Walker JA, Trefzer MA, Bale SJ, Tyrrell AM (2013) PAnDA: a reconfigurable architecture that adapts to physical substrate variations. IEEE Trans Comput 62(8):1584–1596. doi:10.1109/TC.2013.59 CrossRefMathSciNetGoogle Scholar
  24. 24.
    Basha C, Pillement S, Lagadec L New reconfigurable fault tolerant FPGA architecture: a design for mission critical applications. 8th HiPEAC workshop on reconfigurable computing, Vienna, Austria, Jan 20–22Google Scholar
  25. 25.
    Frei R, McWilliam R, Derrick B, Purvis A, Tiwari A, Serugendo GDM (2013) Self-healing and self-repairing technologies. Int J Adv Manufact Technol 69:1033–1061. doi:10.1007/s00170-013-5070-2 CrossRefGoogle Scholar
  26. 26.
    Campregher N, Cheung PYK, Constantinides GA, Vasilko M (2006) Reconfiguration and fine-grained redundancy for fault tolerance in FPGAs. In: International conference on field programmable logic and applications (FPL ‘06)Google Scholar
  27. 27.
    Stott E, Sedcole P, Cheung P (2008) Fault tolerant methods for reliability in FPGAs. In: International conference on field programmable logic and applications (FPL ‘08)Google Scholar
  28. 28.
    Zhang K, Bedette G, DeMara RF (2006) Triple modular redundancy with standby (TMRSB) supporting dynamic resource reconfiguration. In: IEEE autotestconGoogle Scholar
  29. 29.
    McCluskey EJ, Bozorgui-Nesbat S (1981) Design for autonomous test. IEEE Trans Circuits Syst 28(11):1070–1079. doi:10.1109/TCS.1981.1084930 CrossRefGoogle Scholar
  30. 30.
    Quinn HM, Black DA, Robinson WH, Buchner SP (2013) Fault simulation and emulation tools to augment radiation-hardness assurance testing. IEEE Trans Nucl Sci 60(3):2119–2142. doi:10.1109/TNS.2013.2259503 CrossRefGoogle Scholar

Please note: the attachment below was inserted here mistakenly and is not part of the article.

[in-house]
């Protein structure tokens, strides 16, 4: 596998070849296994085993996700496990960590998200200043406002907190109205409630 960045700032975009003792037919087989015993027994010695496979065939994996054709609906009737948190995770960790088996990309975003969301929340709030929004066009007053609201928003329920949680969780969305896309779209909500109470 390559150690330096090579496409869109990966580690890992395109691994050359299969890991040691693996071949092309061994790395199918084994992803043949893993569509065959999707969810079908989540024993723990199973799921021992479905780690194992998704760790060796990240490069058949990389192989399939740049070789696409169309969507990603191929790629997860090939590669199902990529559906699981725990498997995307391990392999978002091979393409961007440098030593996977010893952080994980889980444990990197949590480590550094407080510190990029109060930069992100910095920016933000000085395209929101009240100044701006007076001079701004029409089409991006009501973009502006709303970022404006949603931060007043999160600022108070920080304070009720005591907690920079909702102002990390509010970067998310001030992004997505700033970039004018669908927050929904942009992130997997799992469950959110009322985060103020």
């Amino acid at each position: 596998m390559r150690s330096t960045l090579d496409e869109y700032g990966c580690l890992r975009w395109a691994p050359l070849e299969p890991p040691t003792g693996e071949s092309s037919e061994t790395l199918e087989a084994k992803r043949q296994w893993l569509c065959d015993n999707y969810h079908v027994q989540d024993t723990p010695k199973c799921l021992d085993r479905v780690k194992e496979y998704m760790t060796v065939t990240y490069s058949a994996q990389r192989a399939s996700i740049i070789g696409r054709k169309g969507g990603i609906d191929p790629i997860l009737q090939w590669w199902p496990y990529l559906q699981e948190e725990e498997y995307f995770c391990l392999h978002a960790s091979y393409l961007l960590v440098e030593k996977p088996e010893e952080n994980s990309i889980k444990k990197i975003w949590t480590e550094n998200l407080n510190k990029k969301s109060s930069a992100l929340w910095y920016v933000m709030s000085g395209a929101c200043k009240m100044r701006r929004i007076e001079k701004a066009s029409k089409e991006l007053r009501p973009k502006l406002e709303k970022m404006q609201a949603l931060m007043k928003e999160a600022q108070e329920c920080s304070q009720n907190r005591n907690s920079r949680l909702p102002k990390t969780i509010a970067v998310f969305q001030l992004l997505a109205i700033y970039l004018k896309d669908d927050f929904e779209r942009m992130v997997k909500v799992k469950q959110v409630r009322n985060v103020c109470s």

31. 31.
    Sedmark RM (1994) Boundary-scan: beyond production test. In: 12th IEEE VLSI test symposiumGoogle Scholar
  32. 32.
    Arlat J, Aguera M, Amat L, Crouzet Y, Fabre JC, Laprie JC et al (1990) Fault injection for dependability validation: a methodology and some applications. IEEE Trans Software Eng 16(2):166–182. doi:10.1109/32.44380 CrossRefGoogle Scholar
  33. 33.
    Goyal A, Swaminathan M, Chatterjee A, Howard DC, Cressler JD (2012) A new self-healing methodology for rf amplifier circuits based on oscillation principles. IEEE Trans VLSI Syst 20(10):1835–1848. doi:10.1109/Tvlsi.2011.2163953 CrossRefGoogle Scholar

Copyright information

© Springer International Publishing Switzerland 2015

Authors and Affiliations

  • Richard McWilliam
    • 1
  • Philipp Schiefer
    • 1
  • Alan Purvis
    • 1
  1. 1.Centre for Electronic Systems, School of Engineering and Computing Sciences, Science LaboratoriesDurham UniversityDurhamUK

Personalised recommendations